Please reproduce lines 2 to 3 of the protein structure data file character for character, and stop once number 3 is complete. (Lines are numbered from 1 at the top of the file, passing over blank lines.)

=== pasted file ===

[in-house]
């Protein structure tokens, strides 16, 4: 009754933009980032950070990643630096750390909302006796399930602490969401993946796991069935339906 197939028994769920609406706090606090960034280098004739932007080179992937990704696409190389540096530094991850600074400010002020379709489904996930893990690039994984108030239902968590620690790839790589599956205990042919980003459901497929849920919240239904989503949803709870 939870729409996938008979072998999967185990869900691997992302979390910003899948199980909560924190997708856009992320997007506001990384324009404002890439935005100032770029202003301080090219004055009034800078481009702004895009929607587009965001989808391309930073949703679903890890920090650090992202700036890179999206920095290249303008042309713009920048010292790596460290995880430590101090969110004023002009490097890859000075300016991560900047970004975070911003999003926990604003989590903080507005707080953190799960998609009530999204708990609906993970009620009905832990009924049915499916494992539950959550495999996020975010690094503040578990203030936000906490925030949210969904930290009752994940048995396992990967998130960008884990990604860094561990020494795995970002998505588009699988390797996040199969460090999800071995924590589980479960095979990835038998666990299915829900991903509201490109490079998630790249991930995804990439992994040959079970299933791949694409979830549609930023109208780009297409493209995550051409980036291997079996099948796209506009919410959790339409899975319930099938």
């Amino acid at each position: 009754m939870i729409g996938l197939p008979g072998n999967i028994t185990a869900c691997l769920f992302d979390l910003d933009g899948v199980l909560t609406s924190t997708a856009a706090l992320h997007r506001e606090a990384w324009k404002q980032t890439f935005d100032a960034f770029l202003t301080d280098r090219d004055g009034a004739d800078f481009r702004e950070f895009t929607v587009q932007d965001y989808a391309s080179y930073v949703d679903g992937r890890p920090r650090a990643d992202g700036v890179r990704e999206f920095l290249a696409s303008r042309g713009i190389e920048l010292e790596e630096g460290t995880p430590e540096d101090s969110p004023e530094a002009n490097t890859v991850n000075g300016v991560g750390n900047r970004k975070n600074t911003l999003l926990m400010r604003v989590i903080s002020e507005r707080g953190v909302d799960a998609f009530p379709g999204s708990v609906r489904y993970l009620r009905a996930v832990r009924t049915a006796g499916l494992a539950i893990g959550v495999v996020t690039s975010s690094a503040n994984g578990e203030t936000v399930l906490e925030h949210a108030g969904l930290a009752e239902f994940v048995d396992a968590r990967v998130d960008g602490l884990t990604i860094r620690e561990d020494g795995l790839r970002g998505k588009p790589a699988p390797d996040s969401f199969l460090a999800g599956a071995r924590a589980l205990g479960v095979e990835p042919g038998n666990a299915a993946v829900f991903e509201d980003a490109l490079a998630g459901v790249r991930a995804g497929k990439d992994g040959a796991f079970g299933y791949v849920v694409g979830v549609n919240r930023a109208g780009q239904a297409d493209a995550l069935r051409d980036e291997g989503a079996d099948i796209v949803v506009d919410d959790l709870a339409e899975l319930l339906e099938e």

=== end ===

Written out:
């Protein structure tokens, strides 16, 4: 009754933009980032950070990643630096750390909302006796399930602490969401993946796991069935339906 197939028994769920609406706090606090960034280098004739932007080179992937990704696409190389540096530094991850600074400010002020379709489904996930893990690039994984108030239902968590620690790839790589599956205990042919980003459901497929849920919240239904989503949803709870 939870729409996938008979072998999967185990869900691997992302979390910003899948199980909560924190997708856009992320997007506001990384324009404002890439935005100032770029202003301080090219004055009034800078481009702004895009929607587009965001989808391309930073949703679903890890920090650090992202700036890179999206920095290249303008042309713009920048010292790596460290995880430590101090969110004023002009490097890859000075300016991560900047970004975070911003999003926990604003989590903080507005707080953190799960998609009530999204708990609906993970009620009905832990009924049915499916494992539950959550495999996020975010690094503040578990203030936000906490925030949210969904930290009752994940048995396992990967998130960008884990990604860094561990020494795995970002998505588009699988390797996040199969460090999800071995924590589980479960095979990835038998666990299915829900991903509201490109490079998630790249991930995804990439992994040959079970299933791949694409979830549609930023109208780009297409493209995550051409980036291997079996099948796209506009919410959790339409899975319930099938």
């Amino acid at each position: 009754m939870i729409g996938l197939p008979g072998n999967i028994t185990a869900c691997l769920f992302d979390l910003d933009g899948v199980l909560t609406s924190t997708a856009a706090l992320h997007r506001e606090a990384w324009k404002q980032t890439f935005d100032a960034f770029l202003t301080d280098r090219d004055g009034a004739d800078f481009r702004e950070f895009t929607v587009q932007d965001y989808a391309s080179y930073v949703d679903g992937r890890p920090r650090a990643d992202g700036v890179r990704e999206f920095l290249a696409s303008r042309g713009i190389e920048l010292e790596e630096g460290t995880p430590e540096d101090s969110p004023e530094a002009n490097t890859v991850n000075g300016v991560g750390n900047r970004k975070n600074t911003l999003l926990m400010r604003v989590i903080s002020e507005r707080g953190v909302d799960a998609f009530p379709g999204s708990v609906r489904y993970l009620r009905a996930v832990r009924t049915a006796g499916l494992a539950i893990g959550v495999v996020t690039s975010s690094a503040n994984g578990e203030t936000v399930l906490e925030h949210a108030g969904l930290a009752e239902f994940v048995d396992a968590r990967v998130d960008g602490l884990t990604i860094r620690e561990d020494g795995l790839r970002g998505k588009p790589a699988p390797d996040s969401f199969l460090a999800g599956a071995r924590a589980l205990g479960v095979e990835p042919g038998n666990a299915a993946v829900f991903e509201d980003a490109l490079a998630g459901v790249r991930a995804g497929k990439d992994g040959a796991f079970g299933y791949v849920v694409g979830v549609n919240r930023a109208g780009q239904a297409d493209a995550l069935r051409d980036e291997g989503a079996d099948i796209v949803v506009d919410d959790l709870a339409e899975l319930l339906e099938e």